SINGAPORE – She did not know it then, but a spirited comeback in Thursday’s (March 12) semi-final was enough for archer Contessa Loh to win Singapore’s first women’s gold medal at the first leg of the Asia Cup in Bangkok.

She trailed her Kazakh Adel Zhexenbinova twice in the 15-shot match but kept her composure and focus to triumph 143-142 and advance to Saturday’s final of the women’s individual compound event.

Loh, 25, was scheduled to face another Kazakh, Diana Makarchuk but was awarded the gold after a walkover.

Makarchuk and the rest of her teammates had abruptly left Bangkok on Friday night after Thai authorities cancelled visa grants for the Central Asian nation and 17 other countries as part of measures to combat the coronavirus outbreak.

Loh told The Straits Times over the phone: “It was all very sudden… (Makarchuk) and I were very excited about facing each other because all the scores up to that point had been very close.”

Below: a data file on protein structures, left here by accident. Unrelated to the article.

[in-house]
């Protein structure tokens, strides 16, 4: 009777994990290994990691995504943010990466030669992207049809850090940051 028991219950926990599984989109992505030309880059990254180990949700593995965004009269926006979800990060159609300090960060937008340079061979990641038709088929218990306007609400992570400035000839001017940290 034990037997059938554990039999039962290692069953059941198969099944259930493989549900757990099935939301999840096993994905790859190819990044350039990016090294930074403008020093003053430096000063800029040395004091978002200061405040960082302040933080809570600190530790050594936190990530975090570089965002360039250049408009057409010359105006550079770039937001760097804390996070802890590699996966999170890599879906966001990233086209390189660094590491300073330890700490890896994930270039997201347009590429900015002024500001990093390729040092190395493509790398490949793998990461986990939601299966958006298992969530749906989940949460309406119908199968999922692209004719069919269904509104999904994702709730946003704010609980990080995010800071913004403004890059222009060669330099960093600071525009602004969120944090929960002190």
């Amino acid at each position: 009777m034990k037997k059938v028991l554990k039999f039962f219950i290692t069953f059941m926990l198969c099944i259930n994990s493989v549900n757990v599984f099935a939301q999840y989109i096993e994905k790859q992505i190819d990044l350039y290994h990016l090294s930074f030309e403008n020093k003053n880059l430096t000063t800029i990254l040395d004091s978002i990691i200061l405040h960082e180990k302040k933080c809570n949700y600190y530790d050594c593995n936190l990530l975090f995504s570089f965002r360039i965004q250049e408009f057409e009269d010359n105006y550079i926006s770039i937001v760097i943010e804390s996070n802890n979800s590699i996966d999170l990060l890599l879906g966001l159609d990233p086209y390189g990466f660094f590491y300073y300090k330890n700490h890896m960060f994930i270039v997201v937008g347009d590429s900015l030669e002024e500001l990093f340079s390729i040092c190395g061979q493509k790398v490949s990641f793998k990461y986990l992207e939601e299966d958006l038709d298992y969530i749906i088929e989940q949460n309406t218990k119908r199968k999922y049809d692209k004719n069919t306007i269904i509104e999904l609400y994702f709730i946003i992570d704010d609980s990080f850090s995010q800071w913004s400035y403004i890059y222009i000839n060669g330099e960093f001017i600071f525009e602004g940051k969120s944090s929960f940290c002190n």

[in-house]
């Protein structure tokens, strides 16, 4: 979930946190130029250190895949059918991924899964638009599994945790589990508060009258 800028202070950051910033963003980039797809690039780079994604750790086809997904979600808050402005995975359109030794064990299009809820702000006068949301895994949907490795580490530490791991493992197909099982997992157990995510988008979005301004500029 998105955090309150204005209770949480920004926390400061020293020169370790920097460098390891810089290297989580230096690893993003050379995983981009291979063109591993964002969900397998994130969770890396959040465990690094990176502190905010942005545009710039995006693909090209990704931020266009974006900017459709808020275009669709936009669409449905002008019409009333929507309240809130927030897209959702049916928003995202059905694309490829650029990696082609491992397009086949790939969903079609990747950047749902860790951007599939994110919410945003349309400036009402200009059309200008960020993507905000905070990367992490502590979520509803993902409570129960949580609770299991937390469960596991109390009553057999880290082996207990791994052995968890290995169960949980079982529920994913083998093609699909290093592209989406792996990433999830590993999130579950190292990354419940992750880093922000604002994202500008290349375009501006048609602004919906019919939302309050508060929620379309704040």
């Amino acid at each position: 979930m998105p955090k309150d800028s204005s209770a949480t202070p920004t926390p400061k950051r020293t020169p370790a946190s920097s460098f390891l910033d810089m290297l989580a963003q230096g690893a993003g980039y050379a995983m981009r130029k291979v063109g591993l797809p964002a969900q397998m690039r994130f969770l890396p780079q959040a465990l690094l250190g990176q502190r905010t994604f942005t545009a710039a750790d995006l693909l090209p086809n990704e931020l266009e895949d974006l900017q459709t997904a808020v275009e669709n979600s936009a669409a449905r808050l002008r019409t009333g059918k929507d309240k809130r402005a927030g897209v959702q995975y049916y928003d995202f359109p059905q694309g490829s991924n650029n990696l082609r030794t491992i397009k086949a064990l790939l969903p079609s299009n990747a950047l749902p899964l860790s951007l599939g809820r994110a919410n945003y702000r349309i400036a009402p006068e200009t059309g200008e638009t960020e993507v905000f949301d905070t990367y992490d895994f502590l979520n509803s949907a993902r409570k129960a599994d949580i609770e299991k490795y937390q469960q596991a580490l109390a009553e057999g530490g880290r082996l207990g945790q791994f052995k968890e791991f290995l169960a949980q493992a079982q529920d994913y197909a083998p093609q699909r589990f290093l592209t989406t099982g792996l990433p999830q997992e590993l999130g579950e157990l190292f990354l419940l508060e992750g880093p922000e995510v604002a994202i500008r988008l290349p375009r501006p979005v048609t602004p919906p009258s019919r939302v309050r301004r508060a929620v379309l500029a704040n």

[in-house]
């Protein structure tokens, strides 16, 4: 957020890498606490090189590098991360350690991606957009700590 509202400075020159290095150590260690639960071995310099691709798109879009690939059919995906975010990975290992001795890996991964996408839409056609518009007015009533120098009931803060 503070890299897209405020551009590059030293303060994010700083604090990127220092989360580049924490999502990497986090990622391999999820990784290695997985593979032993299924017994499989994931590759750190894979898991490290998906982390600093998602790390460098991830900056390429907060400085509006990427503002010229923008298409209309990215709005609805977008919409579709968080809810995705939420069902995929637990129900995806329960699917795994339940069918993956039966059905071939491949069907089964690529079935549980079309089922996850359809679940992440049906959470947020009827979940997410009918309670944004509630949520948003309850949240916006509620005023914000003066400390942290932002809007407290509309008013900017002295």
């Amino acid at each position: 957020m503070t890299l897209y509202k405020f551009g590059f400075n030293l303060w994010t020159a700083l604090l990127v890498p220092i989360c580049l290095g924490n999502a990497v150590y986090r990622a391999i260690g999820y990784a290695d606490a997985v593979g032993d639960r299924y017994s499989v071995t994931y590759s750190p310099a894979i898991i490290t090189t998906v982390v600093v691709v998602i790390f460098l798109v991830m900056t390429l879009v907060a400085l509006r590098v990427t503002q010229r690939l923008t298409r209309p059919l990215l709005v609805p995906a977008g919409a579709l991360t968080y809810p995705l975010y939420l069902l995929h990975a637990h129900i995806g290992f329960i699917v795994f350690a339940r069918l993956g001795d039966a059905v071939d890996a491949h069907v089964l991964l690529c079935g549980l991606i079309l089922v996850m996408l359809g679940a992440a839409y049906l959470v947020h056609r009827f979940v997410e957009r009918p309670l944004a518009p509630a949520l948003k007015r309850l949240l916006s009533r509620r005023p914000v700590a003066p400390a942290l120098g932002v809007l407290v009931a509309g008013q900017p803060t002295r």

Still, the Singaporean was pleased with how her first outdoor competition of the year unfolded. She had beaten another Kazakh, Viktoriya Lyan, 145-140 in the quarter-final, and before pipping Zhexenbinova in the semi-final in a topsy-turvy match.

Loh trailed twice and headed into the final three arrows trailing by a point, but shot two 10s and a nine in her last three shots which proved enough.

“(The win) feels good because this is something I’ve worked towards since last year,” she said.

“I finished the same stage third last year, then I had a bit of a slump, finishing fourth at the SEA Games (in the Philippines in December), and I worked a lot with my sports team trying to find new ways to improve.

“And I think I came into this competition with a stronger mindset.”

The Bangkok tournament drew 118 archers from 12 countries. It is first of four scheduled Asia Cup with the next leg in Gwangju, South Korea from May 22-27.

Loh, who is a SpexScholar, added the win in Bangkok was a boost to her ambitions of qualifying for this year’s Archery World Cup finals, scheduled for Shanghai in Sept 26-27.

Although the competition and its qualifying events are in doubt because of the Covid-19 situation, Loh is keeping a positive outlook.

“Right now it’s a lot of watching and monitoring how things unfold. In the meantime, I’ll just go back and keep shooting,” she said.

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